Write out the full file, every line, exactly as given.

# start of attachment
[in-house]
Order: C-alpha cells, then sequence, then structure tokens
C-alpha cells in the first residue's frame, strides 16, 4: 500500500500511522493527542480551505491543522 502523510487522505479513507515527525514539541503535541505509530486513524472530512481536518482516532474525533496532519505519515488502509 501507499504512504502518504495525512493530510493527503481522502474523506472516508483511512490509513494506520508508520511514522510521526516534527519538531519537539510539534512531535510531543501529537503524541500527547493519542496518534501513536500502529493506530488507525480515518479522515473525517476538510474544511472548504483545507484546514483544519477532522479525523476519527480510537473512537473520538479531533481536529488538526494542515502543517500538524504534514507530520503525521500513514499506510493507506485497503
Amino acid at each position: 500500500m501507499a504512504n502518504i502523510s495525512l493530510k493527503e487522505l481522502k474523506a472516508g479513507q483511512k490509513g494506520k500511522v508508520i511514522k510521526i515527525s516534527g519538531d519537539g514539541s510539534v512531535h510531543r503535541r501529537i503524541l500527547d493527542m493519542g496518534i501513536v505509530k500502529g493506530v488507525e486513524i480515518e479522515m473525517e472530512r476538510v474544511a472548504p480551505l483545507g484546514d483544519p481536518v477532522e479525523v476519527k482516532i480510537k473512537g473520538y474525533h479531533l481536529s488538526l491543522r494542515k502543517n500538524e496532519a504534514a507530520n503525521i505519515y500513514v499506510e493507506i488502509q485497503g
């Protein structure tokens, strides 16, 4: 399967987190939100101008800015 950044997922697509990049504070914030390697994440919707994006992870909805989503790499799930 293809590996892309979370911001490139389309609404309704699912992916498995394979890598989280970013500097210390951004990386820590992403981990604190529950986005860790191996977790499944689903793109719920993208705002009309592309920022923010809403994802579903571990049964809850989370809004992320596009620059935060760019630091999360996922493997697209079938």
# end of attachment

[in-house]
Order: C-alpha cells, then sequence, then structure tokens
C-alpha cells in the first residue's frame, strides 16, 4: 500500500500511522493527542480551505491543522 502523510487522505479513507515527525514539541503535541505509530486513524472530512481536518482516532474525533496532519505519515488502509 501507499504512504502518504495525512493530510493527503481522502474523506472516508483511512490509513494506520508508520511514522510521526516534527519538531519537539510539534512531535510531543501529537503524541500527547493519542496518534501513536500502529493506530488507525480515518479522515473525517476538510474544511472548504483545507484546514483544519477532522479525523476519527480510537473512537473520538479531533481536529488538526494542515502543517500538524504534514507530520503525521500513514499506510493507506485497503
Amino acid at each position: 500500500m501507499a504512504n502518504i502523510s495525512l493530510k493527503e487522505l481522502k474523506a472516508g479513507q483511512k490509513g494506520k500511522v508508520i511514522k510521526i515527525s516534527g519538531d519537539g514539541s510539534v512531535h510531543r503535541r501529537i503524541l500527547d493527542m493519542g496518534i501513536v505509530k500502529g493506530v488507525e486513524i480515518e479522515m473525517e472530512r476538510v474544511a472548504p480551505l483545507g484546514d483544519p481536518v477532522e479525523v476519527k482516532i480510537k473512537g473520538y474525533h479531533l481536529s488538526l491543522r494542515k502543517n500538524e496532519a504534514a507530520n503525521i505519515y500513514v499506510e493507506i488502509q485497503g
């Protein structure tokens, strides 16, 4: 399967987190939100101008800015 950044997922697509990049504070914030390697994440919707994006992870909805989503790499799930 293809590996892309979370911001490139389309609404309704699912992916498995394979890598989280970013500097210390951004990386820590992403981990604190529950986005860790191996977790499944689903793109719920993208705002009309592309920022923010809403994802579903571990049964809850989370809004992320596009620059935060760019630091999360996922493997697209079938």